SINGAPORE - Science teacher Mohamed Azhar Mohamed Noor thinks way outside the box when it comes to teaching his charges about animal adaptation and evolution.
Instead of using "textbook" examples such as eagles ripping flesh from their prey, he gets his pupils to draw Pokemon characters with different features that he then hides around Innova Primary School.
To win the game, his pupils have to find the drawings and identify the Pokemon's distinctive characteristics and functions.
Mr Azhar, 41, said: "Science is based on facts. If you do it in a 'textbook' manner, they'll get bored.
"Children may not remember the text or the things you say, but they remember activities and how you made them feel."
The innovative teaching method helped Mr Azhar clinch one of the illustrious President's Award for Teachers on Wednesday night (Sept 4).
The seven winners were selected by a panel chaired by Ms Denise Phua, head of the Government Parliamentary Committee for Education, out of a pool of 3,886 individuals nominated by school leaders, teachers, parents and students.
They were presented their awards by President Halimah Yacob at a ceremony at the Istana also attended by Education Minister Ong Ye Kung and Second Education Minister Indranee Rajah.
The teachers will join an overseas conference and study trip at the end of the year as part of their professional development.
Besides Mr Azhar, the other recipients were: Mr Joel Lim from Fairfield Methodist School (Primary); Madam Sarah Koh from Holy Innocents' Primary School; Mr Victor Chew from Rosyth School; Mr Syam Lal Sadanandan from Bukit Batok Secondary School; Dr Koh Noi Sian from Nanyang Polytechnic; and Ms Ella Siu from Republic Polytechnic.
Dr Koh, 39, a senior analytics lecturer, co-developed artificial intelligence software that can detect the emotions of her students to help them learn better.
The system uses a webcam to capture expressions - the eyes, eyebrows and mouth - to identify signs of frustration. It also gauges a student's mental state through speed of typing and mouse clicks.
The software is programmed to provide pop-up hints when it recognises a student is stuck or on the verge of giving up.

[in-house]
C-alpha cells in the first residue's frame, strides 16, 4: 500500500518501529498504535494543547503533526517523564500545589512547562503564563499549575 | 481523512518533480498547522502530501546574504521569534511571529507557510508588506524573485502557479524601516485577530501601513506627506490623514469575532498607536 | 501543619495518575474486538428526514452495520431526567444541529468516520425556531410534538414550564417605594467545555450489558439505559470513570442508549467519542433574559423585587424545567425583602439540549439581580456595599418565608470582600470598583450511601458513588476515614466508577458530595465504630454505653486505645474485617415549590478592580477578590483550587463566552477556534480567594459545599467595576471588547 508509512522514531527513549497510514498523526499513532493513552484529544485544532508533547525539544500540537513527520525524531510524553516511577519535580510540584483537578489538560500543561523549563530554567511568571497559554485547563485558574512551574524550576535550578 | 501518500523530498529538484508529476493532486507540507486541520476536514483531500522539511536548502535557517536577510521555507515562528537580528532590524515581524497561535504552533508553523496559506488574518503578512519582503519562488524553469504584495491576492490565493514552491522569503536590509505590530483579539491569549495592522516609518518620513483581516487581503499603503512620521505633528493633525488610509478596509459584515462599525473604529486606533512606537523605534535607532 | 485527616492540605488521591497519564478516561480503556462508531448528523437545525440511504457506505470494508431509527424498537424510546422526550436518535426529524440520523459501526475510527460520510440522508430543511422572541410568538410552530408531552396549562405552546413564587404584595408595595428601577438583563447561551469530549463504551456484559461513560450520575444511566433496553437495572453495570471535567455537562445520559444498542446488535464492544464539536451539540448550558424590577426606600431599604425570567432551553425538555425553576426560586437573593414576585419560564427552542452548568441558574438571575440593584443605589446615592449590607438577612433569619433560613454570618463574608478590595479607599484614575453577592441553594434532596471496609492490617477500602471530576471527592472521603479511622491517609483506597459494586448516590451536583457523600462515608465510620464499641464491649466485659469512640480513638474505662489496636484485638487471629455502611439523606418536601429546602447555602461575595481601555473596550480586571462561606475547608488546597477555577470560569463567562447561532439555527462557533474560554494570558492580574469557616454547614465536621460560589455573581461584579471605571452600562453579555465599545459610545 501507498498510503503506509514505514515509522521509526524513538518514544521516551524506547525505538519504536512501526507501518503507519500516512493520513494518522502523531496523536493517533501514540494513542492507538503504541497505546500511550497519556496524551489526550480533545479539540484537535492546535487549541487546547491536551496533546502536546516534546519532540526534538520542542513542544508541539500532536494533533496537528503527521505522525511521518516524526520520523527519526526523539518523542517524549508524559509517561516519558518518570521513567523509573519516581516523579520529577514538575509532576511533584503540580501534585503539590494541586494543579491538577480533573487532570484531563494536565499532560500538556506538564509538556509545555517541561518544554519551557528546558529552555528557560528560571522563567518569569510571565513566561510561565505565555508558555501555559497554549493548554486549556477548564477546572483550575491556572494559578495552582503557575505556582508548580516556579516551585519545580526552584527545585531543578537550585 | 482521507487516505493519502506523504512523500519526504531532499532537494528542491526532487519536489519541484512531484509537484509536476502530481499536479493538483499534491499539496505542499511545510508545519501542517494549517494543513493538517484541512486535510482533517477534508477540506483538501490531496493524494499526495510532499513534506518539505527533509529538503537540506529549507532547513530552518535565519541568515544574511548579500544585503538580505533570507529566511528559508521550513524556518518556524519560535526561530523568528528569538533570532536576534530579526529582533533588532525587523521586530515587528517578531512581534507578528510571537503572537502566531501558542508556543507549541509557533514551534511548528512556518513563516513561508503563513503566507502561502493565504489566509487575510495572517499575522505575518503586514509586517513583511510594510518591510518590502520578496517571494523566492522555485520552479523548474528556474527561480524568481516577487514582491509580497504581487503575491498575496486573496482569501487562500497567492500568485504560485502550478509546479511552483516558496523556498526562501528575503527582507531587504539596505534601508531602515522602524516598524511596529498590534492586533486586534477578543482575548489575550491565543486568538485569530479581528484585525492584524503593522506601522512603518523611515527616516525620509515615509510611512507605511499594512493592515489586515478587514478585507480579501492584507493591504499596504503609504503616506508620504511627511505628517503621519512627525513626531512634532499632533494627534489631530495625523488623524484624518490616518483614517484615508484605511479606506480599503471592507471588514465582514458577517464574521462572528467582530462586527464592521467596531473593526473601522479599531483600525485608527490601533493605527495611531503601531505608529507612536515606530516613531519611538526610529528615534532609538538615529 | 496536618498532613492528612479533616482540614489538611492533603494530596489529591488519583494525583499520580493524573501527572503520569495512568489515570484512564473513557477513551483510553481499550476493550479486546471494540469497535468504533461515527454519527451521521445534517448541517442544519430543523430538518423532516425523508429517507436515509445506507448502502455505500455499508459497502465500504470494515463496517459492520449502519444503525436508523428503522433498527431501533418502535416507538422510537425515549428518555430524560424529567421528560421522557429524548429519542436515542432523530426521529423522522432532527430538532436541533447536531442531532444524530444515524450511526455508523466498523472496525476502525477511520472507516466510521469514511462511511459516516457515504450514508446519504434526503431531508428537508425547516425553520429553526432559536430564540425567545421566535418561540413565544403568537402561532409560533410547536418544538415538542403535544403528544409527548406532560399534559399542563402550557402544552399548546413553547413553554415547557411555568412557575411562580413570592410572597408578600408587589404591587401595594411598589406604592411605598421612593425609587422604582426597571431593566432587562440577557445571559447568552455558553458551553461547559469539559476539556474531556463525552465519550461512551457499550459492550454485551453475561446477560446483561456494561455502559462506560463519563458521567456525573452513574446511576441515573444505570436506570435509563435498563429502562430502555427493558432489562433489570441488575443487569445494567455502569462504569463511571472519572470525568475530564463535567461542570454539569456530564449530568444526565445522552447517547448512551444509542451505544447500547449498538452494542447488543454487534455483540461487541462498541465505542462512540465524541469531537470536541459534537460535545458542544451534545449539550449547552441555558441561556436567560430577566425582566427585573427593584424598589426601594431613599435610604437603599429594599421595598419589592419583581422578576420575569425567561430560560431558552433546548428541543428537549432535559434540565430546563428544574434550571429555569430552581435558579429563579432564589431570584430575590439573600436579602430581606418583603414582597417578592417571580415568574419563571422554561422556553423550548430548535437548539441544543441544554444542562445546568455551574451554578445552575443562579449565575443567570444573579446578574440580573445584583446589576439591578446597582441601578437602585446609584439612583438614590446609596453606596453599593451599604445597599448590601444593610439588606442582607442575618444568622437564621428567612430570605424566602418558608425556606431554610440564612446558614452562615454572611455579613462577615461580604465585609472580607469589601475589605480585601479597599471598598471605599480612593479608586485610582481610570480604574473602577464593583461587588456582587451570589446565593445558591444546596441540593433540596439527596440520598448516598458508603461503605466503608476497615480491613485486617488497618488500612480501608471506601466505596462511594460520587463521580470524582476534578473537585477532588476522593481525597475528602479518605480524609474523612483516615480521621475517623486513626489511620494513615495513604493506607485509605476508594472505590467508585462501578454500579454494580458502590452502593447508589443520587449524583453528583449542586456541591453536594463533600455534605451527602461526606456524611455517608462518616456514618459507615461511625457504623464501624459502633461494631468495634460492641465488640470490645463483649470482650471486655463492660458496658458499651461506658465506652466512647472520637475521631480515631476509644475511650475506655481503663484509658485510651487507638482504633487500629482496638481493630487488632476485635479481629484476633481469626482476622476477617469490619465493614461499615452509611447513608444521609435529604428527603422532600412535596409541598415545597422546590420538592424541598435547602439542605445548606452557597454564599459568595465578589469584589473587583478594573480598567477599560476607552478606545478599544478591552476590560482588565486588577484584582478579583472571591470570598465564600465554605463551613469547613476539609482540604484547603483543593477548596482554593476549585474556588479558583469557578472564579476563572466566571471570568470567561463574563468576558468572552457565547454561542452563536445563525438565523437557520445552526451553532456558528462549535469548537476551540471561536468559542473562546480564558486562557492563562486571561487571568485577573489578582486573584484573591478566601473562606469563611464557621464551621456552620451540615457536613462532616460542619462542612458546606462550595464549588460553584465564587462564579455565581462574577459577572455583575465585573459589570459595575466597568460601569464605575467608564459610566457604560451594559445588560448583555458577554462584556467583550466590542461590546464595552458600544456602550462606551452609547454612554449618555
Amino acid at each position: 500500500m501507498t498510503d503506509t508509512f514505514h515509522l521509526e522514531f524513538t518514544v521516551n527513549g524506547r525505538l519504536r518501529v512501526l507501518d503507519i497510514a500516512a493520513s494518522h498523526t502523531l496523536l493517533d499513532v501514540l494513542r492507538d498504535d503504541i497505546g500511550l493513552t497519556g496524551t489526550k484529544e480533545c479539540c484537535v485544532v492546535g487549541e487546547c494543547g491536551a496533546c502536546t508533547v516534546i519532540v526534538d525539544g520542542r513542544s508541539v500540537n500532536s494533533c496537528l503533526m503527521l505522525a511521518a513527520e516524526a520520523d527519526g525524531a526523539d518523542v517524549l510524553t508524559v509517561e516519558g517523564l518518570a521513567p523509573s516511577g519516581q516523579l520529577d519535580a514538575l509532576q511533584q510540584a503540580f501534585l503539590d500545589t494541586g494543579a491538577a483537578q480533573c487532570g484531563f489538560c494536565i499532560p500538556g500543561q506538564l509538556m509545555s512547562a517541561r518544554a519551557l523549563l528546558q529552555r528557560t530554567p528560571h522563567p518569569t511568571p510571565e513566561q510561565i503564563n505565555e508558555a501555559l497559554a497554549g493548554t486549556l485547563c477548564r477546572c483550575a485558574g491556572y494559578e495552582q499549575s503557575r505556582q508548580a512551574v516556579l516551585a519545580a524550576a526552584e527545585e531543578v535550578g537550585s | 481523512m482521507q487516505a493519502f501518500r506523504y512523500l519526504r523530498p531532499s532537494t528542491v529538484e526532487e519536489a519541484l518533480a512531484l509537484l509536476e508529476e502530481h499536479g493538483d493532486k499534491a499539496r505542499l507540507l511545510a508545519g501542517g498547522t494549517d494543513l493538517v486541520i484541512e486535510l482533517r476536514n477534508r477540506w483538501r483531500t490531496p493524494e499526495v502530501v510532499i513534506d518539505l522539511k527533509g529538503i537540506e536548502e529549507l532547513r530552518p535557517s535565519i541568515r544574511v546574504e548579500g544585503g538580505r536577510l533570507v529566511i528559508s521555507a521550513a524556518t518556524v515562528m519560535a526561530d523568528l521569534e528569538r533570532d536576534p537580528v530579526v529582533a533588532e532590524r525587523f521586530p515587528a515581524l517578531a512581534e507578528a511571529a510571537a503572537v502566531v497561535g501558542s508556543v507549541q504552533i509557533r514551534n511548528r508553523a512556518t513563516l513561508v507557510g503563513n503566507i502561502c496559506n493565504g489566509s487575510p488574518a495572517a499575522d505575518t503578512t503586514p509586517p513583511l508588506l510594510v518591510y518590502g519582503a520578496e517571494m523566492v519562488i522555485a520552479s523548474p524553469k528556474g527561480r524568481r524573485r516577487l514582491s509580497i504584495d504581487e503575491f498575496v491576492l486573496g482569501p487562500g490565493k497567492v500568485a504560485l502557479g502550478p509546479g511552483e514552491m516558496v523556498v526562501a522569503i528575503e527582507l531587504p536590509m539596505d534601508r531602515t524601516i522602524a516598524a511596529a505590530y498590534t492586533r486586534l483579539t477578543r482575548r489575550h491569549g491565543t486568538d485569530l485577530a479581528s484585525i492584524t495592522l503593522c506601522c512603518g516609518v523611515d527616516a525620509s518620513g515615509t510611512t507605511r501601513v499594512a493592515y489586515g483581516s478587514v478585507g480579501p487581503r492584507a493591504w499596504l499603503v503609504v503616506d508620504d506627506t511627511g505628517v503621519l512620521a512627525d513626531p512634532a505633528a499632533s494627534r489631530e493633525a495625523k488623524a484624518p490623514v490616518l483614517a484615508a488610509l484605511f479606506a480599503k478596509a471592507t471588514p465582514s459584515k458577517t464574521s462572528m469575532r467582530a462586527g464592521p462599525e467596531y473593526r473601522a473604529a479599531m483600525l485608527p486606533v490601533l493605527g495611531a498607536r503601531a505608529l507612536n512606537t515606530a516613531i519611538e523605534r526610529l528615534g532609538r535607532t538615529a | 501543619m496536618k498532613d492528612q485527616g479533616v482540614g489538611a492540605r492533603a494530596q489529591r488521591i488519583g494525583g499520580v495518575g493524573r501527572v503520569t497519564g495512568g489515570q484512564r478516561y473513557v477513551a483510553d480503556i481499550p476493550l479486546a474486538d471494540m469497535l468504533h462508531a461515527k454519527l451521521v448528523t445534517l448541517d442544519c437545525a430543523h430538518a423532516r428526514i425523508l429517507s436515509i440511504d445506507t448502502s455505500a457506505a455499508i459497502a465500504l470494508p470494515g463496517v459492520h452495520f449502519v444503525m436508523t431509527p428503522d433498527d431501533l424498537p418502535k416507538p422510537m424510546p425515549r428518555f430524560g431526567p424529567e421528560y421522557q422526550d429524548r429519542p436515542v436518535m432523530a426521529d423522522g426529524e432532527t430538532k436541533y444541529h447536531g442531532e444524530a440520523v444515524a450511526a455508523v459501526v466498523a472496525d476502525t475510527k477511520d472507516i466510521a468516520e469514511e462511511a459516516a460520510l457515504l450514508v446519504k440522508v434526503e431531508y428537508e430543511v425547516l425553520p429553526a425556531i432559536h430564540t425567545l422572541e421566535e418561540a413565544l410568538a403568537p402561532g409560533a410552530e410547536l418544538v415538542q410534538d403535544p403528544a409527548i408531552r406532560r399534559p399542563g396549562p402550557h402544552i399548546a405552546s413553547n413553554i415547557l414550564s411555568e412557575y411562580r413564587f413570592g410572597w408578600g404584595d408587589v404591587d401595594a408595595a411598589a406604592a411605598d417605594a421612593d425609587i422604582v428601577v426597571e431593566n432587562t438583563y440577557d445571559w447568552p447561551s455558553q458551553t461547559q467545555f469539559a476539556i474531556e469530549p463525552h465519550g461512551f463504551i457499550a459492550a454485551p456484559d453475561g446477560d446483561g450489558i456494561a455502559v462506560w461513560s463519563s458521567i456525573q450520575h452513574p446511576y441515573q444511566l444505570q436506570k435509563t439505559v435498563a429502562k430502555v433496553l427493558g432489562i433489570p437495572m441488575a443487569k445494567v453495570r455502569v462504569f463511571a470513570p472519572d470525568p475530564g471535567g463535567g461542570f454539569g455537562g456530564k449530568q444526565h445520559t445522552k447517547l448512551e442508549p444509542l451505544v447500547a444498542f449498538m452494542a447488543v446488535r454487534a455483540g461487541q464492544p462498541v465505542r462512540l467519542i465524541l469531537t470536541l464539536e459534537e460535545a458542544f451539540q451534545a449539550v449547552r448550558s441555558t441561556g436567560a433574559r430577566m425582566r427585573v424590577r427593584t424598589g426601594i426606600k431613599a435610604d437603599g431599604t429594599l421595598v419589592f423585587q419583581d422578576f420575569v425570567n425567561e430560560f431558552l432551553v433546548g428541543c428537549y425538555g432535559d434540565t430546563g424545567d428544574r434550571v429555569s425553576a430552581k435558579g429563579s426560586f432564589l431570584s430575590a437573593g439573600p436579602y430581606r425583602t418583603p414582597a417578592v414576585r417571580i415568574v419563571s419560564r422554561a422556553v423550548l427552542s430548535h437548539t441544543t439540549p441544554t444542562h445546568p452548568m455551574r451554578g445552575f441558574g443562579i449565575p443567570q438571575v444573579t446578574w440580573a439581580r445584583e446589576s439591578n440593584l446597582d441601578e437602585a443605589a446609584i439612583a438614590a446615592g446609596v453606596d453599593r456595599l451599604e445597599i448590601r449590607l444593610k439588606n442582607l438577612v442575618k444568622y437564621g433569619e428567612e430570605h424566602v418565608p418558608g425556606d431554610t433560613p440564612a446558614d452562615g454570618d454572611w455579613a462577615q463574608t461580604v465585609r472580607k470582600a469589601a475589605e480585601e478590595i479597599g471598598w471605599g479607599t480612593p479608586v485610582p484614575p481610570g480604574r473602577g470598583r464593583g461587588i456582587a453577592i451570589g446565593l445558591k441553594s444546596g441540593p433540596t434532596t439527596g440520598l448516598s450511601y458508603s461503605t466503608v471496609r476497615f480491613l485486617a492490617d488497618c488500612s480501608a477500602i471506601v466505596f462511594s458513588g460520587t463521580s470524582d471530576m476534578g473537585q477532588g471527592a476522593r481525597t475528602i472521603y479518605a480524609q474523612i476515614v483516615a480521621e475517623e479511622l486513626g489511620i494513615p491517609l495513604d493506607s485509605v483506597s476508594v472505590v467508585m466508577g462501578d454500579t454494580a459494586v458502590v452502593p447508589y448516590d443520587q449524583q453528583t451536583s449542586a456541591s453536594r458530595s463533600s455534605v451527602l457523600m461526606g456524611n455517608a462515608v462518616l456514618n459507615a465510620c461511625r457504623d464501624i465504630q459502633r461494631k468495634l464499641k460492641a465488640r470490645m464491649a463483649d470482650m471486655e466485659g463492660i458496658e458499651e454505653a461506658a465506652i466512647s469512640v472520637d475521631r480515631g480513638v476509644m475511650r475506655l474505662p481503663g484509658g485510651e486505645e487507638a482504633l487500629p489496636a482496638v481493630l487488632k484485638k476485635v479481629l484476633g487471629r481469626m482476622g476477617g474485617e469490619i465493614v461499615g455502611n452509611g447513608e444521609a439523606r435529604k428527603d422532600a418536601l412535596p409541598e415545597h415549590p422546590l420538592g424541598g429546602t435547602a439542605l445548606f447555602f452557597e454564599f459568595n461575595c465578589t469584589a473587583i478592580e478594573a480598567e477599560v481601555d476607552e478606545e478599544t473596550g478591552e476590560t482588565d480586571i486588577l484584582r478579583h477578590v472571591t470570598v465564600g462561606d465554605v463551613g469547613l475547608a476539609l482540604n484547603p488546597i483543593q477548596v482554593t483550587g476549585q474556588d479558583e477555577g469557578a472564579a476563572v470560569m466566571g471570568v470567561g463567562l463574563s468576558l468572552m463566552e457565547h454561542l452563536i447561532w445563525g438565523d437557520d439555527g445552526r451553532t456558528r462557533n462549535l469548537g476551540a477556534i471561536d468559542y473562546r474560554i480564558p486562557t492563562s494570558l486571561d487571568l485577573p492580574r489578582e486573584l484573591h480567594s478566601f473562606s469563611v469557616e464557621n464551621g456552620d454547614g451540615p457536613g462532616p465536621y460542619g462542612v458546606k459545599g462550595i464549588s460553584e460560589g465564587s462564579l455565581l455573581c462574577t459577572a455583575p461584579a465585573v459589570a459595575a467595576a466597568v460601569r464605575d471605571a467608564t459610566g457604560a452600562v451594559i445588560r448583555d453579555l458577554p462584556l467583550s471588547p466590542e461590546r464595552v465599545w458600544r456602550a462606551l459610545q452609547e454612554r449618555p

Frustration in students is quite common when it comes to learning how to code, Dr Koh said. Class sizes of about 25 can make it difficult for teachers to reach every student.
Dr Koh, who has a PhD in information systems, has also linked the system to a data dashboard so tutors can see patterns in the topics that students are weak in.
She said: "Emotions are integral to learning; they can affect how students understand and apply their knowledge. We don't want our students to give up because they feel frustrated with a problem."
Mr Syam, 54, aims to motivate and educate "troubled" students who are struggling with academics and other challenges.
He started an activity club in Bukit Batok Secondary School in 2006 called the One Earth Club, where members raise awareness of environmental issues and do half-day treks around Singapore each month.
"I created this club to 'catch' Normal (Technical) students who dropped out of their CCAs (co-curricular activities). Some were demoralised when they had no leadership opportunities because they were struggling academically and needed to focus on their studies," said Mr Syam, who has been teaching N(T) science for over 20 years.
The club has created chances for them to lead, for example, during coastal clean-ups that were open to other students in the school.
"I repeated Secondary 4 when I was younger, and that experience shaped who I am today. I can understand how my N(T) students feel and I can empathise with them," he added.
"This phase of life is very important. If we catch them early and make sure they come to school, I know they will succeed."